The tourism industry may be suffering from global warming, but it can’t be denied that the industry itself is part of the problem. In fact, it contributes to about 8 percent of global carbon emissions. That said, operators will need to assess their current practices and promise to be more eco-conscious. They can use metrics such as the SASB standard to guide them toward their goal of being more sustainable.
Encourage guests to visit during the shoulder months
Resort owners in warm areas can market their shoulder months instead of the summer months. Similarly, ski resorts can open their doors year-round — this way, they can make up for the losses they will likely incur during the winter season.
Construct more resilient infrastructure
Businesses in areas that are prone to flooding and other natural disasters can protect their assets by building stronger infrastructure. By doing so, they can avoid the costs of rebuilding from the ground up in case their property is destroyed.
Governments must create circumstance-specific policies
The tourism industry needs to understand that there’s no single solution to mitigating climate change. Governments should seek the most appropriate response to their situation, whether that’s implementing stricter rules and regulations, asking businesses to submit sustainability reports, or other measures. For instance, they can take a page from UK legislation and commit to reducing carbon emissions by a certain percentage.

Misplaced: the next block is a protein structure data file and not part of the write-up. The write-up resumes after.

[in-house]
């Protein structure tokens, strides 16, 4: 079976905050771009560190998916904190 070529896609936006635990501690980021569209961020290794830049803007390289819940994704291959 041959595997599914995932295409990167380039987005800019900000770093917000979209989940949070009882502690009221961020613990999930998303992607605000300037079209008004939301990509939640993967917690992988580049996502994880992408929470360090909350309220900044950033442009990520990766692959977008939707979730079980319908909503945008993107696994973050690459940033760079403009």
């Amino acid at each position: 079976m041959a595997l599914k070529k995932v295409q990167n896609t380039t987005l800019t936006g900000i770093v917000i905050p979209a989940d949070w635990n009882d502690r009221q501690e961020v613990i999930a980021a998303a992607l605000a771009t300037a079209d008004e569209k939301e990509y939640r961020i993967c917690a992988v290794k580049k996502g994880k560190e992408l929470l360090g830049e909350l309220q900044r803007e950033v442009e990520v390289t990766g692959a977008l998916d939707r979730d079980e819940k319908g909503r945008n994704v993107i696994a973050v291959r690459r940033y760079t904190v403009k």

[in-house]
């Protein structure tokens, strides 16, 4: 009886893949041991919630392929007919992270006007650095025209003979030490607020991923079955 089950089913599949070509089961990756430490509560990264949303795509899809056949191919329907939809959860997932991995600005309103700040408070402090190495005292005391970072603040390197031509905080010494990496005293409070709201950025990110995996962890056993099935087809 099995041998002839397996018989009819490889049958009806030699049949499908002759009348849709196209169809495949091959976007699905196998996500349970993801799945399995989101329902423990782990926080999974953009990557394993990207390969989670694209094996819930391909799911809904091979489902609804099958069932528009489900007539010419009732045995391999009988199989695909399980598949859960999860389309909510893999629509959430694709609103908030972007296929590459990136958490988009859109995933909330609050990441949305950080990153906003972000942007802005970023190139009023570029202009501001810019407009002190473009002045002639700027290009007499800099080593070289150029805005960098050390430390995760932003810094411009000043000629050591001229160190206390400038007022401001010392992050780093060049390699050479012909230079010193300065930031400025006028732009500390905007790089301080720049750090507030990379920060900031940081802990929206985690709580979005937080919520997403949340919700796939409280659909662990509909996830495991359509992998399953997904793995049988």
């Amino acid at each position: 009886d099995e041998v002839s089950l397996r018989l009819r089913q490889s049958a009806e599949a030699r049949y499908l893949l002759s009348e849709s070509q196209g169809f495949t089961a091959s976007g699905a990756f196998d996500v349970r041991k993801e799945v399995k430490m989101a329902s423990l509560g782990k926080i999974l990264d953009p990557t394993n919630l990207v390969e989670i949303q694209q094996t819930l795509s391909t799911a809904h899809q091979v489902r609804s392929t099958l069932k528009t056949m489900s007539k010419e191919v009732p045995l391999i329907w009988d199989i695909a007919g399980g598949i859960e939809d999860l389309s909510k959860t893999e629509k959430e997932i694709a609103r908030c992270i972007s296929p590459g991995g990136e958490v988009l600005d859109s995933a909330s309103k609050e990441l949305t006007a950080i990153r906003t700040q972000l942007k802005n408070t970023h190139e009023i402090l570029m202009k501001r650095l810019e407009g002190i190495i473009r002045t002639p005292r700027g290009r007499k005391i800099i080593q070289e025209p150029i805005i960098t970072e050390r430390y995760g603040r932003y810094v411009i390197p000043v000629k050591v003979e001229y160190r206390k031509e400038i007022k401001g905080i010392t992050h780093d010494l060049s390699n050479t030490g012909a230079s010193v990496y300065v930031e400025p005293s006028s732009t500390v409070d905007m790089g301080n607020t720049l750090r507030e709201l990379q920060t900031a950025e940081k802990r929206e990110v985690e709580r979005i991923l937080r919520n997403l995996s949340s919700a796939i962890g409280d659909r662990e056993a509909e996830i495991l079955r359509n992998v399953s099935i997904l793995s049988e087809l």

What tourists can do to fight climate change
The tourism industry shouldn’t be alone in its fight against climate change — tourists shouldn’t add to the present problems, either. Below, we’ve put together a few ways to make travel better for the environment.
- Cut your plastic use. Say goodbye to single-use plastics that take thousands of years to break down. One of the best ways to reduce plastic use is by bringing a reusable water bottle wherever you go.
- Opt for public transport. If possible, use public transport such as buses and trains. Remember that transportation is one of the biggest contributors to greenhouse gasses. How you get to and around your destination can have a huge impact on the environment.
- Be mindful of what you eat. It can be tempting to try the local cuisine but bear in mind that some items on the menu may not be eco-friendly choices. If possible, try to go meatless, as meat accounts for 14.5 percent of global greenhouse gasses.
- Do your research. Only visit places that have a clear commitment to protecting the environment. Read reviews or visit the attraction’s website to find out what they’re doing to be more sustainable.
- Don’t print tickets. It’s the 21st century — there’s no need to print tickets since you can save an electronic copy on your phone.
- Go for flight-free travel. The best destinations don’t have to be far away. Who knows? There may be a hidden gem right around your neighborhood! One of the best ways to travel in an eco-friendly way is to stay as close to home as possible.
The tourism sector has to accept the reality that climate change is a threat that they need to mitigate and fight at the same time. It needs to find ways to deal with the ever-evolving challenges that climate change presents, as well as evaluate what it can do to reduce its carbon footprint.
Meanwhile, tourists shouldn’t wait for the tourism sector to deal with climate change on its own. The industry may be able to mitigate climate change, but that doesn’t mean tourists should stop trying to be more eco-friendly. If tourists don’t also do their part, it will only make matters worse for the industry.